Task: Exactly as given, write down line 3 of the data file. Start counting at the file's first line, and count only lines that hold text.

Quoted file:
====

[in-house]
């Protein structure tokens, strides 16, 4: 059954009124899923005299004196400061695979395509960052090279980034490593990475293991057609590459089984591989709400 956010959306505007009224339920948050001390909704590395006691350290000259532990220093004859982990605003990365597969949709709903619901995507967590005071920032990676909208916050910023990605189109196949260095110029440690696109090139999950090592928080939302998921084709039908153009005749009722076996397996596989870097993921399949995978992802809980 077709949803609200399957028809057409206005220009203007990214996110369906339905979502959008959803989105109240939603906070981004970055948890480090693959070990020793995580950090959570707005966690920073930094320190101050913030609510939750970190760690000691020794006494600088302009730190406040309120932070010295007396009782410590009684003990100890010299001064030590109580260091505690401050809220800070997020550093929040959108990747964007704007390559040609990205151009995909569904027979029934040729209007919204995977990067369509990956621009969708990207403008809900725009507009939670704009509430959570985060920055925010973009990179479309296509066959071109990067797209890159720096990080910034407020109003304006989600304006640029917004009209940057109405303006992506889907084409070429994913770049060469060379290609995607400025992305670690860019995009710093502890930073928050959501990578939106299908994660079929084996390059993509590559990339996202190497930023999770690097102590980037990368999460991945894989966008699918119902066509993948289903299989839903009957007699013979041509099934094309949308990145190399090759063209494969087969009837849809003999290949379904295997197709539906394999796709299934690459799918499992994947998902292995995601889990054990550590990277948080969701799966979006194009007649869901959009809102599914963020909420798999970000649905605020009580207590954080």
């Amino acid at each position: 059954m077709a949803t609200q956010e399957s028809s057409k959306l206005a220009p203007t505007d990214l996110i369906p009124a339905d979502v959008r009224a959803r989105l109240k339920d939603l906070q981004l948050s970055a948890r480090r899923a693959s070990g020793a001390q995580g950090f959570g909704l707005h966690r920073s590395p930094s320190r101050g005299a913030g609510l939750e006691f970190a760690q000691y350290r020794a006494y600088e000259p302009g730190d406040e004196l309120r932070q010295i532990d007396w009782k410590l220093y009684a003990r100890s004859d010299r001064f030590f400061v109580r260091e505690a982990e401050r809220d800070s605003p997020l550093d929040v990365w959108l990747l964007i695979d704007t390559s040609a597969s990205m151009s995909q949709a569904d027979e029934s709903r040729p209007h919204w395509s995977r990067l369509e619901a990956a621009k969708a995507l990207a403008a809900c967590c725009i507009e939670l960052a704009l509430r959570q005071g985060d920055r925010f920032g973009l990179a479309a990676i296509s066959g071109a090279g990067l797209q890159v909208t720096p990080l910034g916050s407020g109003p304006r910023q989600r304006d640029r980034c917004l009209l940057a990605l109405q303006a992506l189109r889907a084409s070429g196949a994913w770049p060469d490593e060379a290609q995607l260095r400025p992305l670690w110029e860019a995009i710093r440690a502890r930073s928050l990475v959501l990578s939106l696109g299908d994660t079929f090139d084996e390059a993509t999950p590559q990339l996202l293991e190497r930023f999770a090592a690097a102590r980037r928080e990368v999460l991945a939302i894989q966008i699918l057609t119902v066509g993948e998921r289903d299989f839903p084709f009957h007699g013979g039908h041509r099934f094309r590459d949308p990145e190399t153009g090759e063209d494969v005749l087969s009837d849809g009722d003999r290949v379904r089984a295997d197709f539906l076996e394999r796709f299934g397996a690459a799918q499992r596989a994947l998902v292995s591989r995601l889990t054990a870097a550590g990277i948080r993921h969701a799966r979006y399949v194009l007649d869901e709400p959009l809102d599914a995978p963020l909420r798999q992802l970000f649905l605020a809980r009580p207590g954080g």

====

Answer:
């Amino acid at each position: 059954m077709a949803t609200q956010e399957s028809s057409k959306l206005a220009p203007t505007d990214l996110i369906p009124a339905d979502v959008r009224a959803r989105l109240k339920d939603l906070q981004l948050s970055a948890r480090r899923a693959s070990g020793a001390q995580g950090f959570g909704l707005h966690r920073s590395p930094s320190r101050g005299a913030g609510l939750e006691f970190a760690q000691y350290r020794a006494y600088e000259p302009g730190d406040e004196l309120r932070q010295i532990d007396w009782k410590l220093y009684a003990r100890s004859d010299r001064f030590f400061v109580r260091e505690a982990e401050r809220d800070s605003p997020l550093d929040v990365w959108l990747l964007i695979d704007t390559s040609a597969s990205m151009s995909q949709a569904d027979e029934s709903r040729p209007h919204w395509s995977r990067l369509e619901a990956a621009k969708a995507l990207a403008a809900c967590c725009i507009e939670l960052a704009l509430r959570q005071g985060d920055r925010f920032g973009l990179a479309a990676i296509s066959g071109a090279g990067l797209q890159v909208t720096p990080l910034g916050s407020g109003p304006r910023q989600r304006d640029r980034c917004l009209l940057a990605l109405q303006a992506l189109r889907a084409s070429g196949a994913w770049p060469d490593e060379a290609q995607l260095r400025p992305l670690w110029e860019a995009i710093r440690a502890r930073s928050l990475v959501l990578s939106l696109g299908d994660t079929f090139d084996e390059a993509t999950p590559q990339l996202l293991e190497r930023f999770a090592a690097a102590r980037r928080e990368v999460l991945a939302i894989q966008i699918l057609t119902v066509g993948e998921r289903d299989f839903p084709f009957h007699g013979g039908h041509r099934f094309r590459d949308p990145e190399t153009g090759e063209d494969v005749l087969s009837d849809g009722d003999r290949v379904r089984a295997d197709f539906l076996e394999r796709f299934g397996a690459a799918q499992r596989a994947l998902v292995s591989r995601l889990t054990a870097a550590g990277i948080r993921h969701a799966r979006y399949v194009l007649d869901e709400p959009l809102d599914a995978p963020l909420r798999q992802l970000f649905l605020a809980r009580p207590g954080g």